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Evangelists, associational leaders, other SBC groups to reconnect in Nashville

Johnny Hunt, executive vice president of evangelism and leadership at the North American Mission Board, addresses the 2019 meeting of the Southern Baptist Conference of Associational Evangelists in Birmingham. BP file photo

NASHVILLE (BP) – Several groups closely connected with the Southern Baptist Convention plan gatherings adjacent to the 2021 SBC Annual Meeting June 15-16 in Nashville.

The Southern Baptist Evangelists group plans several activities, as do the Southern Baptist Conference of Associational Leaders (SBCAL) and the SBC Senders Network. The Messianic Fellowship’s managers’ team and the Fellowship of Native American Christians both plan to gather as well.

“Reconnecting with longtime friends and making new connections will be a welcome change from the last year, which was hampered by travel restrictions and canceled speaking engagements,” said Richard Hamlet, president of the Southern Baptist Evangelists group and president/CEO of Global Ministries Foundation.


In addition to two private gatherings for evangelists, their spouses and other guests, the Southern Baptist Evangelists have planned three events where all Southern Baptists and their friends are welcome:

  • A block party outreach is planned for downtown Nashville Saturday, July 12.
  • Mike Huckabee, former governor of Arkansas, is to be guest speaker and Guy Penrod, former lead vocalist for the Gaither Vocal Band, is to lead worship during the 10:30 a.m. Sunday Worship Celebration service at Hermitage Hills Baptist Church, 3475 Lebanon Pike in Hermitage, near Nashville.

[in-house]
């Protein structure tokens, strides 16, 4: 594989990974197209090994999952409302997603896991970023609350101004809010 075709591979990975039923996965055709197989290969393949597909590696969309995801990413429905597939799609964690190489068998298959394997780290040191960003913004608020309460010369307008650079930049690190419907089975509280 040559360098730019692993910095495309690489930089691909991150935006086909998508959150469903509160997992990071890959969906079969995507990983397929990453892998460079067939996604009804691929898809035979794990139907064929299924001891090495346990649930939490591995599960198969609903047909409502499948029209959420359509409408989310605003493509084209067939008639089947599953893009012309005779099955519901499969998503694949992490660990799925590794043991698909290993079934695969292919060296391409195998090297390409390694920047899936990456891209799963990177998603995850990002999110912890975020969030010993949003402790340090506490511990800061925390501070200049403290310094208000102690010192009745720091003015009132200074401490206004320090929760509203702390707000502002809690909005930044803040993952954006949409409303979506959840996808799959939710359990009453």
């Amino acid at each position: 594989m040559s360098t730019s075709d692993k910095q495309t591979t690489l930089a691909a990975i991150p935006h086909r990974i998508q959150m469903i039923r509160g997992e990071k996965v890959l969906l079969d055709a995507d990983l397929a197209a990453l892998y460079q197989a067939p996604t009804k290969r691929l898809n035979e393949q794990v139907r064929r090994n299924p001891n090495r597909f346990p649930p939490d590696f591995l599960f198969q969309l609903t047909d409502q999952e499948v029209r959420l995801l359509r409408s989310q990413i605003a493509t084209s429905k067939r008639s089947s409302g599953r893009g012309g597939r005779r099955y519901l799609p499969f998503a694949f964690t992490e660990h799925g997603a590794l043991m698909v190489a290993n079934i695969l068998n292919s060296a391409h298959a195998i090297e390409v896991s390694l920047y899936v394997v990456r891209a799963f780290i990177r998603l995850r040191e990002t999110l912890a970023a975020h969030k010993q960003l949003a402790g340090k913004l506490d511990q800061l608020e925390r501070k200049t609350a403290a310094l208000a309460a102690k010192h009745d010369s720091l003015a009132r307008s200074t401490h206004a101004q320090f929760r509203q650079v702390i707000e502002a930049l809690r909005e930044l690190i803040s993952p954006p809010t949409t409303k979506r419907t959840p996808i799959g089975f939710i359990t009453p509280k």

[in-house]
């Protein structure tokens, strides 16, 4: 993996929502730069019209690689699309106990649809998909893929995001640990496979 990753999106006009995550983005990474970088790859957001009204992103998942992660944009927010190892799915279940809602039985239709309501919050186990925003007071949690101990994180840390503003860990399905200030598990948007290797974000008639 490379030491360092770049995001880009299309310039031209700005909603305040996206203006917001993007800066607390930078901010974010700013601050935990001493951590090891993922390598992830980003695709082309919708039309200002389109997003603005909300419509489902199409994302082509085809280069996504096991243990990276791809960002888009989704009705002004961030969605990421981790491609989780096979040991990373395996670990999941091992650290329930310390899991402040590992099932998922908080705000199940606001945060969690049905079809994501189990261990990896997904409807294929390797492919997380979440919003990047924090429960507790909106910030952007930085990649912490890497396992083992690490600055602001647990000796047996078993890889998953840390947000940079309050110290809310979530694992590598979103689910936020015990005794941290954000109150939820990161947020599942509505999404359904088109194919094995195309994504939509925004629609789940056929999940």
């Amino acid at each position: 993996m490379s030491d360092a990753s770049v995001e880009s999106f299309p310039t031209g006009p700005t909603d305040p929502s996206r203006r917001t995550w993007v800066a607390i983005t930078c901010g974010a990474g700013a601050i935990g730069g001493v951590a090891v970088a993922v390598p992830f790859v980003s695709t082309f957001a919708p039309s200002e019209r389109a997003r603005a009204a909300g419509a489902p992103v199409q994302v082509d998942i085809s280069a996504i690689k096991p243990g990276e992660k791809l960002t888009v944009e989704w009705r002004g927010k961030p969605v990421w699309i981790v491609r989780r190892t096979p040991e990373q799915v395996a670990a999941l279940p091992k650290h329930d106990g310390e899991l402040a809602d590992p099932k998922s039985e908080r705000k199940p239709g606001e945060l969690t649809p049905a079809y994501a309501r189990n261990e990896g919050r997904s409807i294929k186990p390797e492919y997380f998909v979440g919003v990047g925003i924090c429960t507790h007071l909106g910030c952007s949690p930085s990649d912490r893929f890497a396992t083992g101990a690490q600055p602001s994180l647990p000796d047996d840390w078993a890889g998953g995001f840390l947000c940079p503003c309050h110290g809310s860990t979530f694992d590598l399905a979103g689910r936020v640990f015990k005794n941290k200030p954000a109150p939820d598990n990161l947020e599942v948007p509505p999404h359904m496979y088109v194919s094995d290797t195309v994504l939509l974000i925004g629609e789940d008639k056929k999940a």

• A Southwest Supper Sing-A-Long is to take place from 4:30-6 p.m. Monday, June 14, in Room 101 A/B of the Music City Center.


A pre-conference for new and prospective associational leaders is set for 6:15-9 p.m. Saturday, June 12, at the Sonesta hotel near the Nashville airport.

With a theme of “The Gospel-Driven Association” and Colossians 1:6 as its scripture, the 62nd SBCAL annual conference will be held from 9:30 a.m. to 7:30 p.m. Sunday, June 13, and 8:45-11 a.m. Monday at the Sonesta. Paul Chitwood, president of the International Mission Board, will address the group at 9:30 a.m. Sunday.

Annual meeting activities are to include two plenary sessions, ministry fair, lunch and banquet programs, plus three workshop session times, with a choice of 15 workshops led by Ron Edmondson, Mark Clifton, Kevin Smith and others.

The Baptist Association: Assisting Churches, Advancing the Gospel is the title of a new book published by SBCAL through Rainer Publishing. It “gives motivation and helpful counsel to associational leaders,” Ray Gentry said. Gentry is president of SBCAL and associational mission strategist for the Southside Baptist Network in Georgia.

An AMS Wives workshop track – Building relationships with pastors’ wives – is to take place during each of the three workshop session times.